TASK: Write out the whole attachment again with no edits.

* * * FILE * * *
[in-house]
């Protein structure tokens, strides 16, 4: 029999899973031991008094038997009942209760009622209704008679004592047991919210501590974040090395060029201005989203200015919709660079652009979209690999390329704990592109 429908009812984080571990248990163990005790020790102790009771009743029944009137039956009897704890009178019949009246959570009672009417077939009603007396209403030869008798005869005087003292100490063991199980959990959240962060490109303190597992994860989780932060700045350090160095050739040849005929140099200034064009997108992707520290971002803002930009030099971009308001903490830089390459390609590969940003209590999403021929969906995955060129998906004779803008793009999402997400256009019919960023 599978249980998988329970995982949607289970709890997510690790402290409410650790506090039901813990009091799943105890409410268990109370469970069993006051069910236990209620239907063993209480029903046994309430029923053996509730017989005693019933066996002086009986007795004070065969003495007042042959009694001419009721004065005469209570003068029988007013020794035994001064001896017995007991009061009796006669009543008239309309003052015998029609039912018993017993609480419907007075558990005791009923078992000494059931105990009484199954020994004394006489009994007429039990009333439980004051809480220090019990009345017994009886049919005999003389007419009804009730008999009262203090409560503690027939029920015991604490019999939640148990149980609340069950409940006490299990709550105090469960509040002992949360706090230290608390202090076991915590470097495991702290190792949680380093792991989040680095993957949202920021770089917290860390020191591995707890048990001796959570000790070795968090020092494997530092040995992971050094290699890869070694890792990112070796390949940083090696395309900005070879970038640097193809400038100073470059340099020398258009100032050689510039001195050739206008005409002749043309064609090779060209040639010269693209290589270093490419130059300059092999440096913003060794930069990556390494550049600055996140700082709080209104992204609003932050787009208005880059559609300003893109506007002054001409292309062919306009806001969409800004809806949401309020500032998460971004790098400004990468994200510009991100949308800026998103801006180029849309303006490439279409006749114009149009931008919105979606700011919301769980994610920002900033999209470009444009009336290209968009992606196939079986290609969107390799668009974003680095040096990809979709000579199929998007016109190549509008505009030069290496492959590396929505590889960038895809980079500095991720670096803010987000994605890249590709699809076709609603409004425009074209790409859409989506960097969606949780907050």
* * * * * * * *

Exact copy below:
[in-house]
């Protein structure tokens, strides 16, 4: 029999899973031991008094038997009942209760009622209704008679004592047991919210501590974040090395060029201005989203200015919709660079652009979209690999390329704990592109 429908009812984080571990248990163990005790020790102790009771009743029944009137039956009897704890009178019949009246959570009672009417077939009603007396209403030869008798005869005087003292100490063991199980959990959240962060490109303190597992994860989780932060700045350090160095050739040849005929140099200034064009997108992707520290971002803002930009030099971009308001903490830089390459390609590969940003209590999403021929969906995955060129998906004779803008793009999402997400256009019919960023 599978249980998988329970995982949607289970709890997510690790402290409410650790506090039901813990009091799943105890409410268990109370469970069993006051069910236990209620239907063993209480029903046994309430029923053996509730017989005693019933066996002086009986007795004070065969003495007042042959009694001419009721004065005469209570003068029988007013020794035994001064001896017995007991009061009796006669009543008239309309003052015998029609039912018993017993609480419907007075558990005791009923078992000494059931105990009484199954020994004394006489009994007429039990009333439980004051809480220090019990009345017994009886049919005999003389007419009804009730008999009262203090409560503690027939029920015991604490019999939640148990149980609340069950409940006490299990709550105090469960509040002992949360706090230290608390202090076991915590470097495991702290190792949680380093792991989040680095993957949202920021770089917290860390020191591995707890048990001796959570000790070795968090020092494997530092040995992971050094290699890869070694890792990112070796390949940083090696395309900005070879970038640097193809400038100073470059340099020398258009100032050689510039001195050739206008005409002749043309064609090779060209040639010269693209290589270093490419130059300059092999440096913003060794930069990556390494550049600055996140700082709080209104992204609003932050787009208005880059559609300003893109506007002054001409292309062919306009806001969409800004809806949401309020500032998460971004790098400004990468994200510009991100949308800026998103801006180029849309303006490439279409006749114009149009931008919105979606700011919301769980994610920002900033999209470009444009009336290209968009992606196939079986290609969107390799668009974003680095040096990809979709000579199929998007016109190549509008505009030069290496492959590396929505590889960038895809980079500095991720670096803010987000994605890249590709699809076709609603409004425009074209790409859409989506960097969606949780907050």